Number-two seed Samuel Barber versus John Williams.
John Williams is probably the best known American composer in the world. Probably? How about definitely? Is there a better known riff than the Jaws theme? Who hasn’t seen Star Wars or Raiders of the Lost Ark?
It would be easy to call this music superficial, but is it? I wouldn’t call Schindler’s List superficial music.
Williams gets grief for sampling the great composers but it’s not like he doesn’t write great original music.
The issue with John Williams is that he’s not creating the emotions in the music, he’s enhancing the emotions and actions in a movie. We consider that to be less artistic. I’m not sure why. Puccini was creating emotions in music based on the story of the libretto he was working on.
In fact, all great opera composers are doing that. As I keep thinking about this, I’m becoming more and more convinced of the merits of "movie music."
I’ve always enjoyed music from the movies but felt a little bit guilty about it because, come on, it’s movie music. But it’s still great freakin’ music.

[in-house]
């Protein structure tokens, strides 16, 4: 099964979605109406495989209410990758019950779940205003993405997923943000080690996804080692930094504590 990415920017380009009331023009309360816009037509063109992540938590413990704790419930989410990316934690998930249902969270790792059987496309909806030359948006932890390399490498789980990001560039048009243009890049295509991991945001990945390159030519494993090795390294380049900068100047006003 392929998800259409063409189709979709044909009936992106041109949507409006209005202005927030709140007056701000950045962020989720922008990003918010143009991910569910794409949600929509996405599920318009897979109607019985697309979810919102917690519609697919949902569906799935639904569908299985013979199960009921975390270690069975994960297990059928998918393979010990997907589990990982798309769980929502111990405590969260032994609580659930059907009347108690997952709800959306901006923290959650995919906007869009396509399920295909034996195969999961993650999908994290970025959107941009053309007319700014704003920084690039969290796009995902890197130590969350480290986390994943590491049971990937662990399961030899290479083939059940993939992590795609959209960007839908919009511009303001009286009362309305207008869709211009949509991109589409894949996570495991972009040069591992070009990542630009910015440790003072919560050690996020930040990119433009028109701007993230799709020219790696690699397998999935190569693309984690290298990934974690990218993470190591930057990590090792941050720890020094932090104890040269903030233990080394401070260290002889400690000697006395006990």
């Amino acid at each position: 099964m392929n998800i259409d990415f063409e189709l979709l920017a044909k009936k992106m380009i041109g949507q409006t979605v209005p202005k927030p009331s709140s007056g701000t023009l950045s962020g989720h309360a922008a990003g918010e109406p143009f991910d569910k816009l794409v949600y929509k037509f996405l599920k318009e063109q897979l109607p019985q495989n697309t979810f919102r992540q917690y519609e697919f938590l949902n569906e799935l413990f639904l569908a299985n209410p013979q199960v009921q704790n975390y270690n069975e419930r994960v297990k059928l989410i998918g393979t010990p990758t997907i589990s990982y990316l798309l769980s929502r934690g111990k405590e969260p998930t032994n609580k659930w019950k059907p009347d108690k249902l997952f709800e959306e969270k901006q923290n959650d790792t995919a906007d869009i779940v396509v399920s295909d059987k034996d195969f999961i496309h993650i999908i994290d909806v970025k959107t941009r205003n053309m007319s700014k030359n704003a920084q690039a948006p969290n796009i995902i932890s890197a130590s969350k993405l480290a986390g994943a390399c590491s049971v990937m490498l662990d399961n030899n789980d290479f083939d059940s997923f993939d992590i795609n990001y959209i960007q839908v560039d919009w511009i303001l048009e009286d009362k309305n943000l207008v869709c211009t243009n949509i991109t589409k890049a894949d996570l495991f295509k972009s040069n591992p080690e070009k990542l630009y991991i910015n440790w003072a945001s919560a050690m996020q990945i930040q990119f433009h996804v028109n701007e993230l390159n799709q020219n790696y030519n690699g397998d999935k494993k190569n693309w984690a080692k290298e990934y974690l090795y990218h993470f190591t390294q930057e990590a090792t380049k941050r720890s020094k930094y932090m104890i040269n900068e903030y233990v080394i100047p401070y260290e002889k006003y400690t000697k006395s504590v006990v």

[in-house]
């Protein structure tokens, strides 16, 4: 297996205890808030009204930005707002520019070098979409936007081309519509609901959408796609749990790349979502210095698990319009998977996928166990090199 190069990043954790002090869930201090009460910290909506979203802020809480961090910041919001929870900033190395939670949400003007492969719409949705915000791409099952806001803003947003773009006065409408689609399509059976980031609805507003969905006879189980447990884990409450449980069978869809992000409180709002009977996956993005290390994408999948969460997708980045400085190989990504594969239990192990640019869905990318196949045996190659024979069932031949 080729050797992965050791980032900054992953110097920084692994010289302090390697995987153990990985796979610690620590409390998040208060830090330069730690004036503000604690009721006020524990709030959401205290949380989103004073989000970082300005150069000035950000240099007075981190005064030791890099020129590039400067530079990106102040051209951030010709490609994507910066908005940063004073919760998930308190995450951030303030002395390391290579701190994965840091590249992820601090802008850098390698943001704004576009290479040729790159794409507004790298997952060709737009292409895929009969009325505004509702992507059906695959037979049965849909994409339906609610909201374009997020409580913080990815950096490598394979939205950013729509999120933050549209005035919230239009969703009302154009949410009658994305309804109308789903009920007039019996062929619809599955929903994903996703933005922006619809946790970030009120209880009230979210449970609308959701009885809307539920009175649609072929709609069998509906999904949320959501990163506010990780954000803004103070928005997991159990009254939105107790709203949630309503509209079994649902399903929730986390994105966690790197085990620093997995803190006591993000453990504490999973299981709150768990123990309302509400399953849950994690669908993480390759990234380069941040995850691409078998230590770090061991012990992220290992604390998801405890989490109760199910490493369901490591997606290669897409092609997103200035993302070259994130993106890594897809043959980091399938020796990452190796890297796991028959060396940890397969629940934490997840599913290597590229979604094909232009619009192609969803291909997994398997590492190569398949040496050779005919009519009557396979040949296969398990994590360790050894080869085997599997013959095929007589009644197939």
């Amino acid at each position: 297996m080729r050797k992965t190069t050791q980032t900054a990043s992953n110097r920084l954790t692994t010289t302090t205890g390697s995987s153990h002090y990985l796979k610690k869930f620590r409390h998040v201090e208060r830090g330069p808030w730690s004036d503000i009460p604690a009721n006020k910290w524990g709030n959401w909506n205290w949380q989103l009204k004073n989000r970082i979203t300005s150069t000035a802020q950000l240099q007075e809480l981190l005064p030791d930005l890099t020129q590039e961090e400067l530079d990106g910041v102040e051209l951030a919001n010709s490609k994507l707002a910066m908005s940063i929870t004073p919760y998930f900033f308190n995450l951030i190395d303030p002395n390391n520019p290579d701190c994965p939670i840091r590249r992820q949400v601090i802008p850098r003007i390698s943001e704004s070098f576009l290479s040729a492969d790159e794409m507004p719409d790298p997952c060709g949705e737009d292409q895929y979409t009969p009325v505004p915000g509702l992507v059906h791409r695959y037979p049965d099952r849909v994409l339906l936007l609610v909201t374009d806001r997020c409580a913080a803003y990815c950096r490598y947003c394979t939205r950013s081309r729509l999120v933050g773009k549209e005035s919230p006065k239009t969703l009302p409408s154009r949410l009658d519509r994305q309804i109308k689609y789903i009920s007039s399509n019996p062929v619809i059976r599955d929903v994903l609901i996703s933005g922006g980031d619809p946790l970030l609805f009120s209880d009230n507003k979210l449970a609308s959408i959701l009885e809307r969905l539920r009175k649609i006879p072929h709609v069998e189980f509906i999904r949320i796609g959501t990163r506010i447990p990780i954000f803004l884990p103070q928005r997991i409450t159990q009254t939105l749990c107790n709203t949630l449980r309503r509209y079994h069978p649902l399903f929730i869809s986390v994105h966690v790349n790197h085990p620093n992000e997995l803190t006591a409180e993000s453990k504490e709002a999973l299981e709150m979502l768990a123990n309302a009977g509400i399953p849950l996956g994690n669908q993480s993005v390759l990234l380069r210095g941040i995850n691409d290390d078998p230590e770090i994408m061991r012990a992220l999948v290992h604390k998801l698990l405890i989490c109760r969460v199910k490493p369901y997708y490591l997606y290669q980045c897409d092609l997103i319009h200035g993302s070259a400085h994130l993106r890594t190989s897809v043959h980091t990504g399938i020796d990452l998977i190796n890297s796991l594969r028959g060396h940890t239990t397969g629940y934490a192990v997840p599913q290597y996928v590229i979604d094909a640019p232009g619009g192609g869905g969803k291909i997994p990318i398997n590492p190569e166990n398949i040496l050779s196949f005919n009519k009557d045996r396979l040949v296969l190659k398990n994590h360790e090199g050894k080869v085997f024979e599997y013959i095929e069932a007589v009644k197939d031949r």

Whatever the case may be, movie composers do appear to be on a lower tier than other composers.
I wonder what a John Williams opera would sound like? I’d like to hear Jaws as an opera. We’ve had Moby Dick the opera, so why not?
John Williams is up against Samuel Barber here and as convinced as I’m becoming as to the merits of film music, there’s no way Barber is going down in the first round here.
Barber is a composer who wrote in all forms of music. He wrote symphonies, songs, opera, concertos, choral pieces, and chamber music.
Barber’s Prayers of Kierkegaard is an example of a great piece of music that gets overlooked. Barber’s reputation is dominated by his Adagio and the Violin Concerto but he wrote a substantial amount of great music.
Barber moves through to the next round.
Americans in the Cup